Consumer Protection Bond

What You Need To Know About The Consumer Protection Bond

Have you ever thought about working as a collection agent? There are thousands of Canadians, who have unfortunately gotten themselves in substantial debt. Although the collection agency is often looked at as a menace to society, this couldn’t be further from the truth. A good collection agent will be able to help both sides of the conflict through a strategic arrangement. Still, there are some requirements, which must be met, before you’ll be able to work within this field. Acquiring the associated Consumer Protection Bond is undoubtedly one of the first steps you will take. Below, you’ll learn more, so you can move forward with haste.

What is a Collection Agency?

Collections agencies are better known to consumers as “debt collectors”, since that is their main responsibility. Many different types of businesses that have difficulty collecting payments from clients or consumers will turn to collection agencies. These agencies often set up call centers, where representatives will try to contact individuals that owe money to a specific company. If all goes well, the individual will agree to pay the debt in installments or full.

Businesses that are involved with debt collection will always be at a high risk for fraudulent behavior. When hiring thousands of employees to pursue debt payments from individuals and businesses, anything can happen. A client will always have the option of filing a claim against the agency or employee, stating that they were discriminated against. While this claim many not be valid, it can be detrimental to the collection agency. This is where a consumer protection bond will come into play.

Why Is It Required?

If you’re interested in working as a collection agent, within Canada, you can guarantee that the bond will be a requirement. Although this may not seem fair, it is something that cannot be avoided. In fact, the bonding requirement is put in place to protect both sides of the arrangement. Over the years, collection agencies have accumulated a lot of complaints and this has created a bad reputation for the entire industry. Everyone hates getting a call from a collector, but the bond can help. The bond gives the client the reassurance that the collector can be held responsible, if they behave in a devious manner or break the law.

Although the client still probably won’t want to answer your call, they’ll feel a little safer, once they know you’re fully bonded.

Protecting The Client

The client receives a great deal of protection from the bond. This is the case, because collection agencies are responsible for dealing with a lot of private, financial information. When the client hands over their financial information, they should be able to maintain their peace of mind knowing that the information will remain safe and sound. The bond helps to guarantee that this is the case and that their information will not be used for the collection agency’s benefit. If the client feels that they’ve been wronged in any shape or form, they’ll be able to file a claim against the bond.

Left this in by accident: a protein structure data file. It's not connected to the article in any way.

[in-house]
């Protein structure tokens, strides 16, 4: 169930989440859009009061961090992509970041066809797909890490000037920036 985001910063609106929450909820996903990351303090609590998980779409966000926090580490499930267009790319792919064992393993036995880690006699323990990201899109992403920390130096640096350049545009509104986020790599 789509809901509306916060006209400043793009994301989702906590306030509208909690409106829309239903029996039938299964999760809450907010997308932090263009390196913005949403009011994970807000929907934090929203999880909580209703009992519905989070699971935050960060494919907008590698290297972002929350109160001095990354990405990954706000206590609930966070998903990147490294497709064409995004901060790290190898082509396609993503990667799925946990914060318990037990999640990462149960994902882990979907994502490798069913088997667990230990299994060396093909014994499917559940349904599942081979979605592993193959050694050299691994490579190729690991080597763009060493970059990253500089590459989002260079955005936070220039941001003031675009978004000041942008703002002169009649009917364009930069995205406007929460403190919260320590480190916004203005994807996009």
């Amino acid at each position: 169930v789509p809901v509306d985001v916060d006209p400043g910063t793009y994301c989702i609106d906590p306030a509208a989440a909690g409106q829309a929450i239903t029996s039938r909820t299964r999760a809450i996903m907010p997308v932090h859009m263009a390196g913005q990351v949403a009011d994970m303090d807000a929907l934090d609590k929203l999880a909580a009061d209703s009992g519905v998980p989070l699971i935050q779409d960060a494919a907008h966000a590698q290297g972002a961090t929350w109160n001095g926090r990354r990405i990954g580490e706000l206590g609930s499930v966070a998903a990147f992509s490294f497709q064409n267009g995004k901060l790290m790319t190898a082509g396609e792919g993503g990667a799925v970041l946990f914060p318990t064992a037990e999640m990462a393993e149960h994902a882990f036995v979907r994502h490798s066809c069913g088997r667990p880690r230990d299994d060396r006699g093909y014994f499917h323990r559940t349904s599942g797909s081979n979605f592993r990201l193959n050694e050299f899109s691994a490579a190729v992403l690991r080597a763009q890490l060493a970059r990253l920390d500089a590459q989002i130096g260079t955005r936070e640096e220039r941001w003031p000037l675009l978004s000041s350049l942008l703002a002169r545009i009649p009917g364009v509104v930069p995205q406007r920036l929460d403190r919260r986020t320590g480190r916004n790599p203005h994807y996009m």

This will help to punish the agent, while also helping to ensure that any losses are reimbursed.

How Much Will It Cost?

The majority of consumers will be tremendously concerned about the overall cost of getting bonded. This is entirely reasonable. The bad news is that the cost of the bond will vary substantially depending on a range of factors, including the bond amount, duration and personal credit. There is some good news though. By filling out our application, you will be able to obtain a quote, without any obligation. This can help to ensure that you’ll be able to obtain the lowest cost possible.

Licensing Requirements

The Consumer Protection Bond is one of the most notable requirements for obtaining a Collection Agency License. This is set forth within the Collection Agencies Act of Canada. All first time applicants will need to submit a $10,000 bond, as well as the Collection Agency License Application. Other requirements will depend on the province that you business operates. In some cases, you will need to register your business with the Service New Brunswick’s Corporate Registry.

Make sure that your business is registered for each and everyone name it utilizes. Remember that your license will remain valid for twelve months, before it’ll need to be renewed. During the license renewal process, you will need to submit a bond continuation certificate, which can be acquired from your surety company.

Do Consumer Protection Bonds Expire?

All surety bonds have an expiration date, which is most often 365 days from the initial bond date. If you are planning on continuing operating a collection agency, you will need to renew the bond several weeks prior to the expiration date. Never wait until the last minute to complete the renewal process. Instead, visit the surety company in person and pay the annual premium, you may also be able to do this via the surety’s website.

When you’re ready to get bonded, you should utilize the application form. By doing so, you’ll be able to acquire the lowest cost quote in the industry! To read more about license bonds, visit, http://www.constructionbond.ca/license-bonds/